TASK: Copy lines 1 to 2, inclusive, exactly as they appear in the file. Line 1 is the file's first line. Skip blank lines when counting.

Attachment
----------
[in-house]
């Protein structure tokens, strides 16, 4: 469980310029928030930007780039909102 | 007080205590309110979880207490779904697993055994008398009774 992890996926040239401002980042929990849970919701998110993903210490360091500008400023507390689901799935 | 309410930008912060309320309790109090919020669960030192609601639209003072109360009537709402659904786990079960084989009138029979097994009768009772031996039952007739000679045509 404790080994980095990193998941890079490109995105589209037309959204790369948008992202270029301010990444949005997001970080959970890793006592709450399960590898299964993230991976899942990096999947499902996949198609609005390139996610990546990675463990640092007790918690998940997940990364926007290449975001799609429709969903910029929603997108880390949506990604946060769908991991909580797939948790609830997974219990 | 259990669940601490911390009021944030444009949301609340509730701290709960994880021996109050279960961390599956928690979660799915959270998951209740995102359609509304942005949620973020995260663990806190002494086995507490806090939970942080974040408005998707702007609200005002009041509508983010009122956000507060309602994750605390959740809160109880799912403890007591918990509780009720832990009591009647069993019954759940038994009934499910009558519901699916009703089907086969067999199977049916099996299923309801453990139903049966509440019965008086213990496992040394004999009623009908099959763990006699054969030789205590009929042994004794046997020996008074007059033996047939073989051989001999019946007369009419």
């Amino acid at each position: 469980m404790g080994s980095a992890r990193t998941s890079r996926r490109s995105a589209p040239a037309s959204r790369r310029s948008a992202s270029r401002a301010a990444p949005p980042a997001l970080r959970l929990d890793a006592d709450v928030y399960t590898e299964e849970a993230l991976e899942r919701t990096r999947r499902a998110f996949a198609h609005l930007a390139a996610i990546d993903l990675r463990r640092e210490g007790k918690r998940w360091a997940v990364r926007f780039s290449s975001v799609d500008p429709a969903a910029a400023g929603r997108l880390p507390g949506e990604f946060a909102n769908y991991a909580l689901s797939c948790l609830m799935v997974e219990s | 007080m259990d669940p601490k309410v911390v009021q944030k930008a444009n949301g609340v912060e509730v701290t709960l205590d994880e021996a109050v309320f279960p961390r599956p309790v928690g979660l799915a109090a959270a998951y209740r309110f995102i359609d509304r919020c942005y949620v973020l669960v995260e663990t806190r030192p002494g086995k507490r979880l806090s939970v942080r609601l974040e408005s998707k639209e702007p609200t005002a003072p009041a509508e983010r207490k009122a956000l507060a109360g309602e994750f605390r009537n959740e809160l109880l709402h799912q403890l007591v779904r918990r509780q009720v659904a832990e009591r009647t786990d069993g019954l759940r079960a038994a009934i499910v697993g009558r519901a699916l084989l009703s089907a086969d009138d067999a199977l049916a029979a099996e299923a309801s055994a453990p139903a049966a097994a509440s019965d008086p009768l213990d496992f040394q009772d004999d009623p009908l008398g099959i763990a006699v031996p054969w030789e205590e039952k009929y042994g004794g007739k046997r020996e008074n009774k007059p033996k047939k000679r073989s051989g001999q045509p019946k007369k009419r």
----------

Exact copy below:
[in-house]
């Protein structure tokens, strides 16, 4: 469980310029928030930007780039909102 | 007080205590309110979880207490779904697993055994008398009774 992890996926040239401002980042929990849970919701998110993903210490360091500008400023507390689901799935 | 309410930008912060309320309790109090919020669960030192609601639209003072109360009537709402659904786990079960084989009138029979097994009768009772031996039952007739000679045509 404790080994980095990193998941890079490109995105589209037309959204790369948008992202270029301010990444949005997001970080959970890793006592709450399960590898299964993230991976899942990096999947499902996949198609609005390139996610990546990675463990640092007790918690998940997940990364926007290449975001799609429709969903910029929603997108880390949506990604946060769908991991909580797939948790609830997974219990 | 259990669940601490911390009021944030444009949301609340509730701290709960994880021996109050279960961390599956928690979660799915959270998951209740995102359609509304942005949620973020995260663990806190002494086995507490806090939970942080974040408005998707702007609200005002009041509508983010009122956000507060309602994750605390959740809160109880799912403890007591918990509780009720832990009591009647069993019954759940038994009934499910009558519901699916009703089907086969067999199977049916099996299923309801453990139903049966509440019965008086213990496992040394004999009623009908099959763990006699054969030789205590009929042994004794046997020996008074007059033996047939073989051989001999019946007369009419």